Your win rates will go up significantly. Your sales cycles will go down significantly. Your customer experience will get significantly better, without doing anything else. No marketing, no budget, no new programs. You just fix a process to help people want to buy when they want to buy.
Those are a couple of major wins that set you apart as an OPs team from a tactical executor of projects to a force driving the business and the strategy of the roadmap of the major things needed for a successful future.
How are business deals influenced by marketing?
There's not a single deal that your business has closed in the history of your business that wasn't influenced by marketing. Every single customer is going to visit your website, to see some level of marketing at some point to leverage enablement tools. All of those tools are things that marketing typically owns in a business. The only difference is whether or not you want to use software to attribute it in order to go back and prove ROI for things that would have happened anyway. The idea and the use of influence revenue is totally flawed. It's going to get influenced by marketing.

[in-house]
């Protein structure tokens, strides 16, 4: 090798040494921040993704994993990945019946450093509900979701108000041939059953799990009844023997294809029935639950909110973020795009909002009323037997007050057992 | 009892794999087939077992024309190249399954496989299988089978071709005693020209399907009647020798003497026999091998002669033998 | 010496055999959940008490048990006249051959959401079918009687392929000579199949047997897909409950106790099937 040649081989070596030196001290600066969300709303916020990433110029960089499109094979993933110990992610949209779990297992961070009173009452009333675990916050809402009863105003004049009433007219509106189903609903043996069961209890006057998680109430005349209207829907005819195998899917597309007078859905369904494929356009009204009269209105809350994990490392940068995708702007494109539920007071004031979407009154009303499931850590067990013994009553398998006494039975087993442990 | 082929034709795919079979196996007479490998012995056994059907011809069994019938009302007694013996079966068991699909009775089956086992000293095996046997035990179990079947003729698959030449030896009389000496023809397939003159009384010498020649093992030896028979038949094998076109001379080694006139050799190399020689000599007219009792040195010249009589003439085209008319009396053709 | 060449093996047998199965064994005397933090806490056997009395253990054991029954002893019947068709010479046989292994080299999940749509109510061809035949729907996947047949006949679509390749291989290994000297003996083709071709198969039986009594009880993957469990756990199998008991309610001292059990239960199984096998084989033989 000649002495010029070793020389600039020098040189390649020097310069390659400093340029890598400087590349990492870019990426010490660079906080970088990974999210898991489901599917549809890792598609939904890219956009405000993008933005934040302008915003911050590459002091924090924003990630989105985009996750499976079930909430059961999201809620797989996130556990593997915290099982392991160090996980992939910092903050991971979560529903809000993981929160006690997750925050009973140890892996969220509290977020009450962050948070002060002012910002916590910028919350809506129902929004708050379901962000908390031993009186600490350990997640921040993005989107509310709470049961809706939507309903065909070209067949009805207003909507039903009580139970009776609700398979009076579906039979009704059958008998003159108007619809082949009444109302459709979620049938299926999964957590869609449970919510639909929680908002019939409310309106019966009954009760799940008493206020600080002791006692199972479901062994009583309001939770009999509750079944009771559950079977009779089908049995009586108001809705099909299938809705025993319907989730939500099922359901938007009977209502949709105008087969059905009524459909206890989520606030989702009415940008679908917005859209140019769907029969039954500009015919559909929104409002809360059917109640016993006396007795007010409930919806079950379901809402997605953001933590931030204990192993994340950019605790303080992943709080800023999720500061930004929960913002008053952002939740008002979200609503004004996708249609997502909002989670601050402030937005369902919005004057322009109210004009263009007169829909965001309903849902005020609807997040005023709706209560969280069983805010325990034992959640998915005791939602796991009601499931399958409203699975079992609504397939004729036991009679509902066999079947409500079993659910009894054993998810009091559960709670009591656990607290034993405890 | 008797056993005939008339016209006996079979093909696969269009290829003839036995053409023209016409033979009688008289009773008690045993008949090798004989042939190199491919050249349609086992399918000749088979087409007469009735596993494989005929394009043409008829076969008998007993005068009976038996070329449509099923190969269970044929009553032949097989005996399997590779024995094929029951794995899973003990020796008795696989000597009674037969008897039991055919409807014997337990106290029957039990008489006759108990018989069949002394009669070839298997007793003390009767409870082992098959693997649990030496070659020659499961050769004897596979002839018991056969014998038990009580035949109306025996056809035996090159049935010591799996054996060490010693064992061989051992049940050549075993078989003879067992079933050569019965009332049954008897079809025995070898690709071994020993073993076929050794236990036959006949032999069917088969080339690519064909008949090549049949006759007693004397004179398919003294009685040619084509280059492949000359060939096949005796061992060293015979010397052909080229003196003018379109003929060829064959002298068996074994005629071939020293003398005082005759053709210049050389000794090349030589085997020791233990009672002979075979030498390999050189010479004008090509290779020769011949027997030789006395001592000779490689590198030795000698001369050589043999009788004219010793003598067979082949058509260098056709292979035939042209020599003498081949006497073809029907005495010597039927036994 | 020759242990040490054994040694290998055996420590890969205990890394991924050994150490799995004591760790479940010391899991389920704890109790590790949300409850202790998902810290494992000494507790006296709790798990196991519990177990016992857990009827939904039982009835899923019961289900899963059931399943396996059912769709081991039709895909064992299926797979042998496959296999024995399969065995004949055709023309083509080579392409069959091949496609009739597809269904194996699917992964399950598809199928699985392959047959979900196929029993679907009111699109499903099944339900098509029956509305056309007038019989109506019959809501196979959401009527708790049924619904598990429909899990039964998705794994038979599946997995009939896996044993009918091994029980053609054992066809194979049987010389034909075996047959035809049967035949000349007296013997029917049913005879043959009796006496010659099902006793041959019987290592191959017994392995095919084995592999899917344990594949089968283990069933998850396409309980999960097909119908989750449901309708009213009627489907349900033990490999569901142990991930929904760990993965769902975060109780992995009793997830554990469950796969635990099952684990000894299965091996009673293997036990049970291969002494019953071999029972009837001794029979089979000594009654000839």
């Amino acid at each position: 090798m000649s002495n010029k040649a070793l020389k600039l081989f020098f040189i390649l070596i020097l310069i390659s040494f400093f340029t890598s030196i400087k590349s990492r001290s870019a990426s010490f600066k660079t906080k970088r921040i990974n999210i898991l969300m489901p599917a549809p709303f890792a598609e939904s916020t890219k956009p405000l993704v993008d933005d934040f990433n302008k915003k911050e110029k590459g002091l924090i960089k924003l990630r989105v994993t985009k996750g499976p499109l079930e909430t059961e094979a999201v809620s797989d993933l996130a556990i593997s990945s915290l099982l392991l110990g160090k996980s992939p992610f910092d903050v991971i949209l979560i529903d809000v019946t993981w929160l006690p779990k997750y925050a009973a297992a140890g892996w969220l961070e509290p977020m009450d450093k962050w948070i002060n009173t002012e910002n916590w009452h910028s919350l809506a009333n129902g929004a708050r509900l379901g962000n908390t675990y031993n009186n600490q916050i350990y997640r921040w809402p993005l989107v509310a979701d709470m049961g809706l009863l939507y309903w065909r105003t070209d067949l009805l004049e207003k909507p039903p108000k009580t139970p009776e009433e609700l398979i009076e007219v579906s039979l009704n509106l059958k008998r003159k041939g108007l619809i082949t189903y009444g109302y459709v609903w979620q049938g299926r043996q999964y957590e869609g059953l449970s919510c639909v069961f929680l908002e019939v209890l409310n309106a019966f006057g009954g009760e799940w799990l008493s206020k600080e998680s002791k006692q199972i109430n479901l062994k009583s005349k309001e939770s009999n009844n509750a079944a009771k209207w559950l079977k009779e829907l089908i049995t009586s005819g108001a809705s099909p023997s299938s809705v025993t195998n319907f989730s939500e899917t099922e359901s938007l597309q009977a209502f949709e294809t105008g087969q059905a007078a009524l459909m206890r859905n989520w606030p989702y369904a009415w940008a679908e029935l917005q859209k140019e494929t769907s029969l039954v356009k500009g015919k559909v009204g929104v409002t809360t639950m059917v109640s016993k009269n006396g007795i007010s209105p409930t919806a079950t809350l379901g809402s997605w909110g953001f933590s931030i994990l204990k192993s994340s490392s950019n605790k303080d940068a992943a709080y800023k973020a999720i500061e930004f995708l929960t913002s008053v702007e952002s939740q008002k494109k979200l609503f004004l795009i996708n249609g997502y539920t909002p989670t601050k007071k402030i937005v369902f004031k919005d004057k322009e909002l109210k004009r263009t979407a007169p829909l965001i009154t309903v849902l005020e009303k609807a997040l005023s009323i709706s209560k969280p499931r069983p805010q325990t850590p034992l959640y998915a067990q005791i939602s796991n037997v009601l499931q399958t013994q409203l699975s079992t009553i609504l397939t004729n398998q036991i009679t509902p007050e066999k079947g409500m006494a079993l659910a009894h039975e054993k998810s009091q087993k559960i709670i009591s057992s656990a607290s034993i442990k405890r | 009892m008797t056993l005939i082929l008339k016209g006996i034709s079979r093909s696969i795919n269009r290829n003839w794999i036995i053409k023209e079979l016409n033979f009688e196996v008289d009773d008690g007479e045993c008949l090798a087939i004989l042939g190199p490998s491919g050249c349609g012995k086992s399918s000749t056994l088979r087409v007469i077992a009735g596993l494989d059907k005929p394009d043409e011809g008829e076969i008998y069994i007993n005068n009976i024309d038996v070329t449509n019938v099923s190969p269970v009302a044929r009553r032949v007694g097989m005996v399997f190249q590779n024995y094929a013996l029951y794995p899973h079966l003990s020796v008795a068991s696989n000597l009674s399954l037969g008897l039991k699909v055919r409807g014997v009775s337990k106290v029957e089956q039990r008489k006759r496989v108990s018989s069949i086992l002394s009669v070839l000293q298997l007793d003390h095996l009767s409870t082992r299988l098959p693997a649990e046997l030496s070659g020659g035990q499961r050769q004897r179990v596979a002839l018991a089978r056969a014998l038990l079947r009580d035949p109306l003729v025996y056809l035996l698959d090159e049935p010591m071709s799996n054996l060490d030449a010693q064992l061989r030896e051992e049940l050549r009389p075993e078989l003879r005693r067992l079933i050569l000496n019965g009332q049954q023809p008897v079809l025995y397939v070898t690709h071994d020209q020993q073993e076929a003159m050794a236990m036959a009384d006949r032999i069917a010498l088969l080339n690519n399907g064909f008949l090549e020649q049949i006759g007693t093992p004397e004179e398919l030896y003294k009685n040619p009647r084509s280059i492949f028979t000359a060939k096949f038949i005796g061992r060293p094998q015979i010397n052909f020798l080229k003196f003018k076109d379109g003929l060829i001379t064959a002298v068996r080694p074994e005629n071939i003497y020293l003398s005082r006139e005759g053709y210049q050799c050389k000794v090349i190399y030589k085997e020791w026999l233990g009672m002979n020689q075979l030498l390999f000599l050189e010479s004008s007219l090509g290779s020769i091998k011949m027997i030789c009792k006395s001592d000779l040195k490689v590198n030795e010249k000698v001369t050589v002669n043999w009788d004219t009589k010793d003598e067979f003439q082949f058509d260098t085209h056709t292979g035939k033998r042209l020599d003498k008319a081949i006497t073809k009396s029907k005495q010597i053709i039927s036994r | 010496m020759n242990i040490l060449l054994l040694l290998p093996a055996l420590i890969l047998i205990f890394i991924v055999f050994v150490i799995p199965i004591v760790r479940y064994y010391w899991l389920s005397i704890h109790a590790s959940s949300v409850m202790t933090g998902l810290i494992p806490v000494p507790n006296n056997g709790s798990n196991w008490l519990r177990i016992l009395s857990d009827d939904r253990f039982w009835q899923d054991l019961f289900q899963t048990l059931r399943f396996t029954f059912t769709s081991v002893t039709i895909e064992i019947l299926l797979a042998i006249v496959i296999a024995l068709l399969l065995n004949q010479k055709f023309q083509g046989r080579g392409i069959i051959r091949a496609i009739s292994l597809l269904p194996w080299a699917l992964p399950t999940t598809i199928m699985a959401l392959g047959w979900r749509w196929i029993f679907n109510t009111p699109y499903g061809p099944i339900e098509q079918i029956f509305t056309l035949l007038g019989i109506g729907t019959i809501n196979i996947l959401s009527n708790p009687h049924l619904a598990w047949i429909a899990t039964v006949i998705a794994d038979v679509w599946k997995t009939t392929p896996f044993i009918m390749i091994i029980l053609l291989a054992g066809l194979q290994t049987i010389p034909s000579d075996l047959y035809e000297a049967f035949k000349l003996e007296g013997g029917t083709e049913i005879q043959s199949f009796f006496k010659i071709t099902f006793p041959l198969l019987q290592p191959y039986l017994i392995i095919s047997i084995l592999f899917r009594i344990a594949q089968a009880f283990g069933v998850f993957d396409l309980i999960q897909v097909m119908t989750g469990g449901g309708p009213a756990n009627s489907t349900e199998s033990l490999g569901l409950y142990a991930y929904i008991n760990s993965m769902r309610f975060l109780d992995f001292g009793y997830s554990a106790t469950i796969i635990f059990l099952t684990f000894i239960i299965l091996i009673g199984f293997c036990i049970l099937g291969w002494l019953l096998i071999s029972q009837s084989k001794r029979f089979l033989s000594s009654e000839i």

Whether you influenced revenue or sourced revenue as the main thing to measure, it doesn't matter. If you only use software to measure it, you're just handcuffing your marketing team and your sales team.
I’ve never gotten the pushback on getting net new accounts to sales that they’re not currently targeting. These are clients coming through the website saying, “Hey, I want to buy now.” Instead of them taking 120 days to close, they're closing in 45 days. Instead of you winning those opportunities at 7%, you're winning them at 39%. You keep building on that and they keep saying, “Hey, there's this flow of customers? When we were working on this in Q1, we were getting $1.5 million in pipeline. In Q4 now we're getting $7 million in pipeline for marketing this year. It's working.”
Marketing needs to grow up and stop trying to use software to take credit for things that would have happened anyway. Start taking ownership of driving the business.